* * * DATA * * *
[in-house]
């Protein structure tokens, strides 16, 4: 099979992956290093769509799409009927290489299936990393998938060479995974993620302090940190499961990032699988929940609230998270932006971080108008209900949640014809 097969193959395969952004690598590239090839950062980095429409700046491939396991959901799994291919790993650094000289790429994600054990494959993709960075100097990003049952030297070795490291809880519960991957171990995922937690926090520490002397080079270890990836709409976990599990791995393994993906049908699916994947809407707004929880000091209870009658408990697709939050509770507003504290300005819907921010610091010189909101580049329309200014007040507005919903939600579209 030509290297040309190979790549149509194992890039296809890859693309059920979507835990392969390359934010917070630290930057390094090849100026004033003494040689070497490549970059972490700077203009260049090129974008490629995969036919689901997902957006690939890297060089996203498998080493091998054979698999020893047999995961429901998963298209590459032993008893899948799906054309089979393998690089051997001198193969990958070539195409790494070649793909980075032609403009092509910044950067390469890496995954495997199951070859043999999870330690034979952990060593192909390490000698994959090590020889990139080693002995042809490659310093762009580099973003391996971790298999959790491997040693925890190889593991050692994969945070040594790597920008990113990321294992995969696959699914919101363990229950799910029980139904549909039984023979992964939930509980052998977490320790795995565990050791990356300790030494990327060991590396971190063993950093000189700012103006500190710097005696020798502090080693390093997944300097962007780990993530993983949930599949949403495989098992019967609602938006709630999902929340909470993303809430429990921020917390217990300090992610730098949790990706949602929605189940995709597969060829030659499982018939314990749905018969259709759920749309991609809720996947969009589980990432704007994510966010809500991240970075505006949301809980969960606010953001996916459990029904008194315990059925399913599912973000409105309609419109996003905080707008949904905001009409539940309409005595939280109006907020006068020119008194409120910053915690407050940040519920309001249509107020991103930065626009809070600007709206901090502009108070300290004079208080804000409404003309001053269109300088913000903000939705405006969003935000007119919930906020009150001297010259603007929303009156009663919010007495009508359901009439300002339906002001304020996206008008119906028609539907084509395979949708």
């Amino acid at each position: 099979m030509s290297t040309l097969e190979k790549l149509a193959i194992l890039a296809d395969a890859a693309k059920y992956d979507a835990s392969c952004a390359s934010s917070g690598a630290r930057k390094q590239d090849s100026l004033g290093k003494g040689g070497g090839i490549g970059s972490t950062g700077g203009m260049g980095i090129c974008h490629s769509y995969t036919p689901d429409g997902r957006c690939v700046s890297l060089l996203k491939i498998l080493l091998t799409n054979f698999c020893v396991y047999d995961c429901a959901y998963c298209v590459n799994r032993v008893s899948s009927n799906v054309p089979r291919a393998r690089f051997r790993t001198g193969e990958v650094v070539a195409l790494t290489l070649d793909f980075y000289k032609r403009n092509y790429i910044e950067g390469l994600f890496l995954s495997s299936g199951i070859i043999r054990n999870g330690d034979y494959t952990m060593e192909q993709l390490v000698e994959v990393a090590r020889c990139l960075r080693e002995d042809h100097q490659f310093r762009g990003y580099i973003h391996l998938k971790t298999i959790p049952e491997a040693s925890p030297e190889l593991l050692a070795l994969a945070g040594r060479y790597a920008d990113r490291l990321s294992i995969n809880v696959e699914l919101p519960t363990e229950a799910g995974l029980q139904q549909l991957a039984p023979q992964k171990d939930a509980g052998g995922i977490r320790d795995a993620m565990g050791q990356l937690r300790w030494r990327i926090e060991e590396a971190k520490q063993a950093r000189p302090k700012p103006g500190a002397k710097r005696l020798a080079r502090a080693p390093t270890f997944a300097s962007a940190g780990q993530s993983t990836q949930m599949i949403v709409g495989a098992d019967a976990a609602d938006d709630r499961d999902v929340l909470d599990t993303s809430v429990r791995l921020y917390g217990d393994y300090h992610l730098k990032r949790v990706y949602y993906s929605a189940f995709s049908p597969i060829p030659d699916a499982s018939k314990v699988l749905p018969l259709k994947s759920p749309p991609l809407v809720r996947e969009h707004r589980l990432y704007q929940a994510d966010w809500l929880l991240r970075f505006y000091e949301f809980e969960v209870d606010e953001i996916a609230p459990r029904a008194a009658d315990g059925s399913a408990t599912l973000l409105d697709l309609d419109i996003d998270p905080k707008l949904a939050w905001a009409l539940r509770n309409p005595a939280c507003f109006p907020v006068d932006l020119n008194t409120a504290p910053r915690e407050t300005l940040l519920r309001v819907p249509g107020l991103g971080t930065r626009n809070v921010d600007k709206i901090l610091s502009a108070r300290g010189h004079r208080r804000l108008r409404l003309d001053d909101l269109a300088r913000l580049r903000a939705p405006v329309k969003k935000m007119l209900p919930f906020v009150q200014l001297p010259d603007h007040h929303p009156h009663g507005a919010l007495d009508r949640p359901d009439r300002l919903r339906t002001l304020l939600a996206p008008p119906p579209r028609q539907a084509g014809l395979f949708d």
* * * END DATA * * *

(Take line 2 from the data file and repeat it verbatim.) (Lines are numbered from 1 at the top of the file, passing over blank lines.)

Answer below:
């Protein structure tokens, strides 16, 4: 099979992956290093769509799409009927290489299936990393998938060479995974993620302090940190499961990032699988929940609230998270932006971080108008209900949640014809 097969193959395969952004690598590239090839950062980095429409700046491939396991959901799994291919790993650094000289790429994600054990494959993709960075100097990003049952030297070795490291809880519960991957171990995922937690926090520490002397080079270890990836709409976990599990791995393994993906049908699916994947809407707004929880000091209870009658408990697709939050509770507003504290300005819907921010610091010189909101580049329309200014007040507005919903939600579209 030509290297040309190979790549149509194992890039296809890859693309059920979507835990392969390359934010917070630290930057390094090849100026004033003494040689070497490549970059972490700077203009260049090129974008490629995969036919689901997902957006690939890297060089996203498998080493091998054979698999020893047999995961429901998963298209590459032993008893899948799906054309089979393998690089051997001198193969990958070539195409790494070649793909980075032609403009092509910044950067390469890496995954495997199951070859043999999870330690034979952990060593192909390490000698994959090590020889990139080693002995042809490659310093762009580099973003391996971790298999959790491997040693925890190889593991050692994969945070040594790597920008990113990321294992995969696959699914919101363990229950799910029980139904549909039984023979992964939930509980052998977490320790795995565990050791990356300790030494990327060991590396971190063993950093000189700012103006500190710097005696020798502090080693390093997944300097962007780990993530993983949930599949949403495989098992019967609602938006709630999902929340909470993303809430429990921020917390217990300090992610730098949790990706949602929605189940995709597969060829030659499982018939314990749905018969259709759920749309991609809720996947969009589980990432704007994510966010809500991240970075505006949301809980969960606010953001996916459990029904008194315990059925399913599912973000409105309609419109996003905080707008949904905001009409539940309409005595939280109006907020006068020119008194409120910053915690407050940040519920309001249509107020991103930065626009809070600007709206901090502009108070300290004079208080804000409404003309001053269109300088913000903000939705405006969003935000007119919930906020009150001297010259603007929303009156009663919010007495009508359901009439300002339906002001304020996206008008119906028609539907084509395979949708």